Boris Johnson and his Cabinet have rallied to defend Dominic Cummings, senior adviser of Johnson. The reports says he went against the government guidance by driving 400 kilometers to be with family in March while his wife had coronavirus symptoms.
On Saturday, Transport Secretary Grant Shapps said “The prime minister has given Cummings full support despite calls for his resignation from opposition parties.”
Speaking at Downing Street’s daily press conference, Shapps insisted Cummings’ decision to drive from London to Durham, in the north of England, at the end of March was appropriate because he was traveling to be close to extended family who could care for his child should he and his wife become too ill.
Government guidelines say that those displaying symptoms should self-isolate at home for seven days and family members for 14 days.
Asked whether Cummings’ decision was within the guidelines, England’s Deputy Chief Medical Officer Jenny Harries declined to comment on the individual case but cited safeguarding issues, such as risks to vulnerable adults and children, as examples where “common sense” could be applied to the rules.
However, she added, public health guidance was “absolutely clear” that symptomatic people should “stay at home, take yourself out of society as quickly as you can and stay there unless there is that extreme risk to life.”
Cummings himself defended his actions, telling reporters outside his London home that he “behaved reasonably and legally … It’s a question of doing the right thing. It’s not about what you guys think,” he said.
The Scottish National Party and the Liberal Democrats have called on Cummings to resign, while the main opposition Labour Party has written to the U.K.’s most senior civil servant, Cabinet Secretary Mark Sedwill, demanding an “urgent inquiry” into the matter.
“The British people have made important and painful sacrifices to support the national effort, including being away from family in times of need,” Shadow Cabinet Office Minister Rachel Reeves said in the letter. “It is therefore vital that the Government can reassure the public that its most senior figures have been adhering to the same rules as everyone else.”
Fielding repeated questions about Cummings’ decision to travel and whether it could undermine public adherence to coronavirus guidance, Shapps said: “Mr. Cummings is in the public eye, but the reality of the matter is that a four-year old child’s welfare is the important thing.”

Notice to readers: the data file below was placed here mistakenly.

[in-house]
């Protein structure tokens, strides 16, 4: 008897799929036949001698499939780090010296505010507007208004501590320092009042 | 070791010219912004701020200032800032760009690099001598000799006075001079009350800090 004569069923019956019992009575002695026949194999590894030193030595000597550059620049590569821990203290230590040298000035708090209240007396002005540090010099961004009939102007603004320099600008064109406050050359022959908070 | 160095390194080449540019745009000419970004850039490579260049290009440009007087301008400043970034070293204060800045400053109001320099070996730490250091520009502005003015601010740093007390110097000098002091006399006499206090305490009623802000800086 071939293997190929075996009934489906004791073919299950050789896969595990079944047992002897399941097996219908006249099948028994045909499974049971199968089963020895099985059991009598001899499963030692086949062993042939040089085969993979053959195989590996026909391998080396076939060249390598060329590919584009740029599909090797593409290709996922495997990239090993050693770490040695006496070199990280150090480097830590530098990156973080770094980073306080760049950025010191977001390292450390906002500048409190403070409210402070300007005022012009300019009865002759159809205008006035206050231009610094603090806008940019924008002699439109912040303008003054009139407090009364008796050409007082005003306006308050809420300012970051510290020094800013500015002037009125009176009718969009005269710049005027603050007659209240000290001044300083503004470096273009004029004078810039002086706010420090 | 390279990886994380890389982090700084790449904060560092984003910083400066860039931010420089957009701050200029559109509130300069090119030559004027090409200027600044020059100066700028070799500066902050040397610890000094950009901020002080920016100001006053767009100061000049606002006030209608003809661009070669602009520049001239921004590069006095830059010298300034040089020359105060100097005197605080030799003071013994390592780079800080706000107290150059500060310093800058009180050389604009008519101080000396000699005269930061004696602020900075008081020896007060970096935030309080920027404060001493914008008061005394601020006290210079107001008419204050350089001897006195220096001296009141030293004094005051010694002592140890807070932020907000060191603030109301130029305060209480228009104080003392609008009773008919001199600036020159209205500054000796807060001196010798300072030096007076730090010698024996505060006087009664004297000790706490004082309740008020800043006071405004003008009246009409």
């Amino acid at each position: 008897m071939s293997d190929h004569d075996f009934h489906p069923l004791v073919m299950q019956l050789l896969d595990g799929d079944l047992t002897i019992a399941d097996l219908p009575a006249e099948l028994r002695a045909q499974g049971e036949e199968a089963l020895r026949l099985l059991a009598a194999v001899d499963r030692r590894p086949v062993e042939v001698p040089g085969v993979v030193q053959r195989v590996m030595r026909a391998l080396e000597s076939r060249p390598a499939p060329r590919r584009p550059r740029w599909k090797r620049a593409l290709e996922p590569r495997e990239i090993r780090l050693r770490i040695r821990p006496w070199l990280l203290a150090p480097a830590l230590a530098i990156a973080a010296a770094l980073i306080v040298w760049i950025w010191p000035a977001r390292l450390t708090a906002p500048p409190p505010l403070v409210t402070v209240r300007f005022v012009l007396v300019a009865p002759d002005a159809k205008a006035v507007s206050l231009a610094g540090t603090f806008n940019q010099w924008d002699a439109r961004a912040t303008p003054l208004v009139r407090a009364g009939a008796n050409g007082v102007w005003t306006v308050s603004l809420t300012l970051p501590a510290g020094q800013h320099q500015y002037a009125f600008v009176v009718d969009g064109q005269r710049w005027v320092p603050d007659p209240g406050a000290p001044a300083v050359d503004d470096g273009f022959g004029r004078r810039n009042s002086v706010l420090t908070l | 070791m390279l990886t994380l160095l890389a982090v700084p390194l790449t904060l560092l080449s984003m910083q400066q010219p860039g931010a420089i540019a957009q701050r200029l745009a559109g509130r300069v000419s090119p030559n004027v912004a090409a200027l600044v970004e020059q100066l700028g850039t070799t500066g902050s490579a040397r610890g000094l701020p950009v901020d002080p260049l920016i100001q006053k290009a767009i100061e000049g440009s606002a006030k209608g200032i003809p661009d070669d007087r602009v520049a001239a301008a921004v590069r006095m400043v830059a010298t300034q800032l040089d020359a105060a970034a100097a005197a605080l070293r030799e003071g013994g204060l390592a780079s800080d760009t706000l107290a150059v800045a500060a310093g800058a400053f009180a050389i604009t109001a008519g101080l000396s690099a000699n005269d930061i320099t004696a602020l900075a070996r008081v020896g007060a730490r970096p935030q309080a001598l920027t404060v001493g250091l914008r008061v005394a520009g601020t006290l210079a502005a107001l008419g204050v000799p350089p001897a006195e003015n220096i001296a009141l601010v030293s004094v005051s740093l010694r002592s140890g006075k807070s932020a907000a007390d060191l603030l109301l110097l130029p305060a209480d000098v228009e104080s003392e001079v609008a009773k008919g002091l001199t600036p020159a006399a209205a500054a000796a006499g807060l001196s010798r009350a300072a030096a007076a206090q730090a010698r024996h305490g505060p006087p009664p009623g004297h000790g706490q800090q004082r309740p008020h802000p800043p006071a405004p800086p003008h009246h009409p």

“Parents will ask themselves what they would do if they had no other support around and eventually you’d either have to turn to external support, not from your family, or try and be close enough to your family to provide that care, which is what happened in this case.”
However, he said he did not know what other support networks Cummings might have had in London that could have avoided the lengthy trip.
Cummings developed coronavirus symptoms shortly after this wife, Mary Wakefield, according to her own account of the family’s experience, which does not mention the journey to Durham. Cummings went on to suffer severe symptoms, but Downing Street did not disclose that he had self-isolated in Durham, until reports in the Guardian and the Mirror on Friday evening.
The papers reported that police from Durham Constabulary had spoken to the Cummings family about the matter — something Downing Street’s own statement contradicted.
“Owing to his wife being infected with suspected coronavirus and the high likelihood that he would himself become unwell, it was essential for Dominic Cummings to ensure his young child could be properly cared for,” a No. 10 spokesperson said.
“His sister and nieces had volunteered to help so he went to a house near to but separate from his extended family in case their help was needed. His sister shopped for the family and left everything outside. At no stage was he or his family spoken to by the police about this matter, as is being reported. His actions were in line with coronavirus guidelines. Mr. Cummings believes he behaved reasonably and legally.”
However, Steve White, acting police, crime and victims’ commissioner for Durham said officers had “acted appropriately,” adding that Cummings’ actions had been “most unwise.”